Situated on a path that links North Africa to the land of the Levent , Gaza has been of historic importance for the last 3,500 years, as it served as a coveted location for many cultures. At first, the Egyptian pharaohs were interested in Gaza, but the site later proved significant to many other empires. For early settlers, to control the land of Gaza, great power followed. In this article, we will explore some of the archeological associations of this location.
In the past, Gaza has served as a center for significant military campaigns in the Eastern Mediterranean. It is also home to the oldest road in the world , the Salah al-Din road , which has seen the armies of Pharaohs pass through on chariots, members of the Crusaders, warriors of Alexander the Great’s army, and Napoleon Bonaparte himself.
Thanks to the Department of Antiquities in Gaza (a branch of the Ministry of Tourism and Antiquities of the Palestinian National Authority) the number of excavations taking place in the Gaza Strip has increased since 1995. Some of the findings that have been uncovered so far include:
In 1995, a joint archeological mission that involved the Palestinian Department of Antiquities and the Ecole Biblique et Archeologique Francaise, started to take a look at the Beach refugee camp in Gaza , which held refugees during the late 1940’s. Artifacts, such as high walls, pottery, and houses made out of mud and brick have been found on the site , dating back to as far as 800 BCE. It is here that archeologists hope to uncover information regarding Anthedon (also known as Antidon) , a chief seaport of the Hellenistic period located on the Mediterranean, which linked Asia and Africa to Europe.
St John Church
Dating back to the 6th century, an Israeli archaeologist working on the site of an IDF military installation (located in the northwestern tip of the Gaza Strip), uncovered a Byzantine church in 1999 named after John the Baptist. Still in very good condition, the church, which is nearly 1,500 years old, contained three large and vibrant mosaics displaying floral and geometric designs. Close to the site, researchers also found a Byzantine hot bath and artificial fishponds.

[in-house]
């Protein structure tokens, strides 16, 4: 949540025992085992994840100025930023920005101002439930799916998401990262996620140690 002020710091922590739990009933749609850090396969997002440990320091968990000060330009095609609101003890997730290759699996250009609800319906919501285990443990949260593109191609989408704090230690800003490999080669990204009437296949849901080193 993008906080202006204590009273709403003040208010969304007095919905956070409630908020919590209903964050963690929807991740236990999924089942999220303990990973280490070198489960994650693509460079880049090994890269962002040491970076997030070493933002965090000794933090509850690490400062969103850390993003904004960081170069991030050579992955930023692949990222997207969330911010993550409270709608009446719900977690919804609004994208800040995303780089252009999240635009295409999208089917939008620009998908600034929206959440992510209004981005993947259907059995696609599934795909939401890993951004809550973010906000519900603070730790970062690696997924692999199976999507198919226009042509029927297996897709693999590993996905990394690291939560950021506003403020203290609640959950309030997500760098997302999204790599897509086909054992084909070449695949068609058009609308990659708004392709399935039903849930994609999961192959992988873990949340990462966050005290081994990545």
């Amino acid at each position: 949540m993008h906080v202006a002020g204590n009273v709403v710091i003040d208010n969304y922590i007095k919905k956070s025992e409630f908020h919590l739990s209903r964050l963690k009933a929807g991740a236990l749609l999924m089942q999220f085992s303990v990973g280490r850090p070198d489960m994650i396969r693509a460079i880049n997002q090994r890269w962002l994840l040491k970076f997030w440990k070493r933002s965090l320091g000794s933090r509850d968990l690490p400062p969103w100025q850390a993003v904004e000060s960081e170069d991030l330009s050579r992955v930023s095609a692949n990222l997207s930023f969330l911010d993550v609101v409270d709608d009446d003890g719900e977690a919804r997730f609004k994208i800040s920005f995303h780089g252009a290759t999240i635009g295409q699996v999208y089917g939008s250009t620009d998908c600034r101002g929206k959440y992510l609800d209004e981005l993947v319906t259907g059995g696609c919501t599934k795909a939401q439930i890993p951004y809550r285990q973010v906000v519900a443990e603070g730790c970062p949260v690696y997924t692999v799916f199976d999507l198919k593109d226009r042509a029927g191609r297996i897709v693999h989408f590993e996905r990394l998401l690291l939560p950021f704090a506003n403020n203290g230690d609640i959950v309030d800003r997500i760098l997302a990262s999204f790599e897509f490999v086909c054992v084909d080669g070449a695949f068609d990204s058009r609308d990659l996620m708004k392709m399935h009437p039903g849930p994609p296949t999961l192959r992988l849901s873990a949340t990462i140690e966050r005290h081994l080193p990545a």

Of recent, the only Early Bronze Age site located in Gaza is Tell es-Sakan, which is found five kilometers south of Gaza City. It was just by the stroke of luck that this site was found in 1998, as construction took off for a new housing development. Work was put on hold in order to allow archeologists to survey the land. Taking up between 8 to 12 hectares, the site gives proof that people continuously lived in the Gaza region throughout the Early Bronze Age.
Other archeological discoveries found in Gaza include a Byzantine era mosaic discovered in Tell Umm Amer (2001) and another Byzantine era monastery and mosaic (since dubbed the ‘Jabalya Mosaic’), which the Palestinian Department of Antiquities had the pleasure of excavating.